Today in Tedium: Another year has completely passed us by, and with it is more heartache than should even be allowed to fit in the span of 365 days. (Someone pass the Pepto.) But if you look closely enough, you can always find more Tedium, there for you when you need it, offering you a respite from the broader world around you. Maybe it’s hiding in a doctor’s office during that seemingly endless time between when the nurse leaves and the doctor arrives. Maybe it’s in a traffic jam or during a layover at the airport. Maybe it’s of your own making. But with this being the final Tedium of 2018, I’d like to step back and smell the tedious roses. Read on for an analysis of the state of our Tedium as we put 2018 out of its misery once and for all. — Ernie @ Tedium
Five signs 2019 will be better than 2018
- There’s an oat milk shortage, leading to massive price increases at a time when cheese is facing one of its largest ever surpluses. (You can currently buy a single liter of oat milk for $46 on Amazon.) But odds are it might actually end sometime soon as the 500-pound gorilla in the vegan milk game, Silk, gets in on the oaty action. If your company produces oat milk and would like to ship me a gigantic crate that I can then give away to my readers, we can make it happen.
- If you’re a child who lives in the state of Arizona, you’re getting a little more time outside of the classroom. The state’s governor, Doug Ducey, signed a law going into effect next year that requires elementary school students get two periods of recess per day, which should help the kids get over their budding Fortnite addiction.
- Macaulay Culkin, who made an impressive run during the last month of 2018 as my new favorite celebrity, is about to change his middle name to Macaulay Culkin. Which means his full legal name will be Macaulay Macaulay Culkin Culkin. Sometimes heroes are former child stars with great senses of humor.
- If you’re sick of talking about plastic straws, and would instead prefer to talk about other kinds of straws, I have some great news for you: One of the hottest fashion trends going into 2019 is the oversized straw hat. It’s not only fashionable, but it probably doubles as a flower vase in a pinch. I do all my writing while wearing an oversized Instagram-ready straw hat.
- The public domain is going to expand for the first time in more than 20 years, when works produced in 1923 enter the public domain, after we got through the whole calendar year without Disney trying to push for a new law to extend the term of copyright once again.
The state of our Tedium in 2019 is defined by the messed up state of copyright law
As we finish out our year in Tedium, it’s becoming quite clear that we’re about to see some dangerous headwinds in the way copyright presses its rough imprint on the internet, and if you care about digital culture, you should be aware of what it means going forward.
But before we go too far forward, let’s go back a little bit, to something that happened around this time 20 years ago. In late 1998, the Recording Industry Association of America was in the midst of a lawsuit battle against the tech manufacturer Diamond, which had produced the first popular MP3 player, the Rio. The industry, years prior, put much lobbying effort into attempting to prevent a device like this from ever getting sold, having played a key role in the passage of a law called the Audio Home Recording Act of 1992, which aimed to prevent the sale of digital recording devices without built-in copyright protection.
The problem was, the legislation had a gigantic gap buried inside that the music industry hadn’t considered: The idea that digital music players would be used to copy digital music files, rather than direct audio from a source like a radio. As the United States Court of Appeals for the Ninth Circuit ruled in June of 1999, the music industry’s hard work was all for naught—and as it is, they were going after the wrong culprit, anyway—the digital music player, along with its successor the smartphone, would ultimately save the music industry, not kill it.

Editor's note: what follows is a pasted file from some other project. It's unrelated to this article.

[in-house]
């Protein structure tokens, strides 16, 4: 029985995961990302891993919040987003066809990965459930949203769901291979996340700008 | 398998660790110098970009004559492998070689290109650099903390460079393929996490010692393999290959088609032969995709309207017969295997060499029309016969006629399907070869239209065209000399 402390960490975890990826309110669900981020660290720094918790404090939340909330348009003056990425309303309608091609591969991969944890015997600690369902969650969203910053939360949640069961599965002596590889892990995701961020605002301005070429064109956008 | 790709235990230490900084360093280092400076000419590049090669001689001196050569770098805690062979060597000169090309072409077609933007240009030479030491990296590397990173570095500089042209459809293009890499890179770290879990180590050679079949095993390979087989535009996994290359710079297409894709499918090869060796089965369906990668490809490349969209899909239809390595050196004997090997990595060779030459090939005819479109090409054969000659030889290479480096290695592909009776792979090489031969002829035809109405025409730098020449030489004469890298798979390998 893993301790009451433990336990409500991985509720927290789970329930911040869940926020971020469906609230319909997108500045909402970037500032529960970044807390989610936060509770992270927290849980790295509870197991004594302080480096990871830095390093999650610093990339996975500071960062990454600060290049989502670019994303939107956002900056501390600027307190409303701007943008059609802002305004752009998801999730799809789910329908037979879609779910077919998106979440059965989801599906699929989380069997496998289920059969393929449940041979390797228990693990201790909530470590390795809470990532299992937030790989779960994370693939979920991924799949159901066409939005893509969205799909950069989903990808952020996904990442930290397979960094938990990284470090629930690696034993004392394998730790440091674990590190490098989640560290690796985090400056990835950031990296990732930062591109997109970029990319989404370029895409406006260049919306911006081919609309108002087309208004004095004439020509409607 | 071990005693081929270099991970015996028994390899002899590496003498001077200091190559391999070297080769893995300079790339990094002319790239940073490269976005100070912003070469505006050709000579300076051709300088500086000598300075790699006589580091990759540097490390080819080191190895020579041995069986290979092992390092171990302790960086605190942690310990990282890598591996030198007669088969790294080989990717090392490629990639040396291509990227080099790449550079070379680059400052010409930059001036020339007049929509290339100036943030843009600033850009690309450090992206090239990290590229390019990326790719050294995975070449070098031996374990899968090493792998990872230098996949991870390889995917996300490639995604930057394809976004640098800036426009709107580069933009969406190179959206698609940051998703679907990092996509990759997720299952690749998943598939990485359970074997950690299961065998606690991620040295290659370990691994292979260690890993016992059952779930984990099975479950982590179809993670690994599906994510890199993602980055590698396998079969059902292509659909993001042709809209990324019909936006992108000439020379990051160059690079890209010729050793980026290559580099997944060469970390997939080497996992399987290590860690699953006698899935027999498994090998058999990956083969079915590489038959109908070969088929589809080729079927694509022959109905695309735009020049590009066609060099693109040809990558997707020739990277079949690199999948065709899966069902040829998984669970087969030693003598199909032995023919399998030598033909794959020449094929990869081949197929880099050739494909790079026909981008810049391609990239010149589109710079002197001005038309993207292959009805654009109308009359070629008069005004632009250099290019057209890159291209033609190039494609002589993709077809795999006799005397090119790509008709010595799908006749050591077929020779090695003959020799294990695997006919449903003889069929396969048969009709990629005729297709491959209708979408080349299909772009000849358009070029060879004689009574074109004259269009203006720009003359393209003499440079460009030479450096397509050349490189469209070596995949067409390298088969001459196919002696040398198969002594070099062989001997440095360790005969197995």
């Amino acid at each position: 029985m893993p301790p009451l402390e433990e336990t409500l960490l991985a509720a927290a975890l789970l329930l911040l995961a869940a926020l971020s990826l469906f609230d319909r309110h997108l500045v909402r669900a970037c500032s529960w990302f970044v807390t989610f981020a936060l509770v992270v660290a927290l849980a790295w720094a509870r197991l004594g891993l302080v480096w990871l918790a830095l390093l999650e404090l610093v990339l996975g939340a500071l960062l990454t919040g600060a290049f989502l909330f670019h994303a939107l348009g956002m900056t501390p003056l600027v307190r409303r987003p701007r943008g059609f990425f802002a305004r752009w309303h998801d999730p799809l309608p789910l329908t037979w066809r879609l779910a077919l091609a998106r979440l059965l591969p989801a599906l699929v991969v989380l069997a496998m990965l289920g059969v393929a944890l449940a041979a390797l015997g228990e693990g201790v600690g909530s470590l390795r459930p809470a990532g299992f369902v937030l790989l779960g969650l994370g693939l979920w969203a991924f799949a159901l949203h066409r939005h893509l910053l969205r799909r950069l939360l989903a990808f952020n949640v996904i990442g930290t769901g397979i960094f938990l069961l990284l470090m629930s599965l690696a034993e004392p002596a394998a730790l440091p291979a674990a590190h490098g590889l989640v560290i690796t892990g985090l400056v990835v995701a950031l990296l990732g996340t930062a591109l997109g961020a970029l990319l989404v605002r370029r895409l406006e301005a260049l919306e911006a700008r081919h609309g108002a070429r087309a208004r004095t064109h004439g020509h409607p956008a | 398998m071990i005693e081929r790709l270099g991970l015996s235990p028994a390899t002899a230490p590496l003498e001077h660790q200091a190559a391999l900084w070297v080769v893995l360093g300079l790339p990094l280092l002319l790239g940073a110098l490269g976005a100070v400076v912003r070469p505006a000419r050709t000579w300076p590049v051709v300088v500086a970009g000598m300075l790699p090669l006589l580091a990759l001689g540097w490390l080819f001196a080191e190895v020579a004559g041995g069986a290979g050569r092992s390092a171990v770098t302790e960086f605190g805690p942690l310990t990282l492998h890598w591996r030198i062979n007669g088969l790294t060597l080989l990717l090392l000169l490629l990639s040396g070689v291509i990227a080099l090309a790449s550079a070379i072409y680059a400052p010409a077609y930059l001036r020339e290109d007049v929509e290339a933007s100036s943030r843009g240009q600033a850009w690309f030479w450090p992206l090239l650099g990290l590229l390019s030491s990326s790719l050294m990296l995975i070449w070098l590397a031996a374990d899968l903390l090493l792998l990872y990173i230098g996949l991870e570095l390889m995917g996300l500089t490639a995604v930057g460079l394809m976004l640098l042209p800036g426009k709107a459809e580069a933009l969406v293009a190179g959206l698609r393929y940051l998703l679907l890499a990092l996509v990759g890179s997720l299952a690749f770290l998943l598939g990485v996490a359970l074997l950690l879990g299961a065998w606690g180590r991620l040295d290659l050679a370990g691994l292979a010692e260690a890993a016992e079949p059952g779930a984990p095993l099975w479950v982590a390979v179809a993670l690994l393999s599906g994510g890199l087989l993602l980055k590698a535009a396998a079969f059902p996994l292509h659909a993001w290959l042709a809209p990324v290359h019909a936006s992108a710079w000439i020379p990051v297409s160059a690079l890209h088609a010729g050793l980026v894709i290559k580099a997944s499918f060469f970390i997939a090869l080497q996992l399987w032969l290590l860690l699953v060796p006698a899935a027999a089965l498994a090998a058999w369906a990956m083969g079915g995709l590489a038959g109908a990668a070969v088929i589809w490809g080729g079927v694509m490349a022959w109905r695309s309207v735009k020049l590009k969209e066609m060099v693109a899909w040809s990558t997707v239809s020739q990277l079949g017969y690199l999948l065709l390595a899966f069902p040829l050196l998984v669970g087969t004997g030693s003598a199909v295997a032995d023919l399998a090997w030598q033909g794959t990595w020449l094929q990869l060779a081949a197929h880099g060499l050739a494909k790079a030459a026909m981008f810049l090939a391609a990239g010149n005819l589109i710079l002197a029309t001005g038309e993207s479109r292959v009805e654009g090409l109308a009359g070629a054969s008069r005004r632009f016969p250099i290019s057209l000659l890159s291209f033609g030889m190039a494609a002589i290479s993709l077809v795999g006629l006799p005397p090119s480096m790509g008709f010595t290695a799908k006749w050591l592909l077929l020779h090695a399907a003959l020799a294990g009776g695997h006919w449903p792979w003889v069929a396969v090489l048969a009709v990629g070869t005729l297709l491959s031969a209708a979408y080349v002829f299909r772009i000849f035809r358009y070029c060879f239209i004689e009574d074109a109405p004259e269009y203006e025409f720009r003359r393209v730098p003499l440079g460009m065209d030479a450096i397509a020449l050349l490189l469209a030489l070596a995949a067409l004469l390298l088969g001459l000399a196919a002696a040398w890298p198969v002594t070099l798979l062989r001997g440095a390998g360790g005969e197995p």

Around this same time two decades ago, Shawn Fanning was in his Northeastern University dorm room, drinking with his buddies, landing on the formative idea for the file-sharing tool Napster, which came about after said buddies complained about broken MP3 links online. He would soon drop out of school to program this app full-time. (Side note: He willingly gave up full-fat ethernet? In early 1999? Oh man.)
This tool, as I wrote earlier this year, forced the music industry to move away from lazy money-grabbing tactics such as albums with a single good song and a whole lot of filler. And on balance, it was good for the music industry, despite some fallow years, as it gave them platforms like Spotify and Apple Music.
But as 2019 begins, big content is getting more savvy in how it sells its attacks on digital culture to lawmakers—even if it remains blissfully unaware (or at least unappreciative) of its side effects.
As I highlighted in my recent piece about digital content filters, the European Union is uncomfortably close to pushing through some major copyright restrictions that could forever change the shape of the internet, by requiring the use of copyright-tracking filters on major social networks and distribution platforms and implementing regulations specifically targeting aggregators. The public is not clamoring for these things; this is a push by big publishers and big content creation companies to put more control over the way that we share their work.
But in a world where the public domain went dry for two decades, I worry about whether the next target the movie and music industries will go after is the public square, where discussion and commentary take place whether content providers like that discussion or not—or whether they’re even aware of the impact of the side effects of their work.
YouTube, a site that gained popularity off of illegally uploaded clips of Comedy Central shows and a central point of modern remix culture, is a perfect example of why the European Union should just leave well enough alone on copyright. Despite Google having the most savvy copyright-detection system in the industry, one that seems perfectly designed for the EU’s Article 13, edge cases are all over the place and universally handled in a way that favors complainants over creators, even in cases where it’s obvious creators are getting screwed.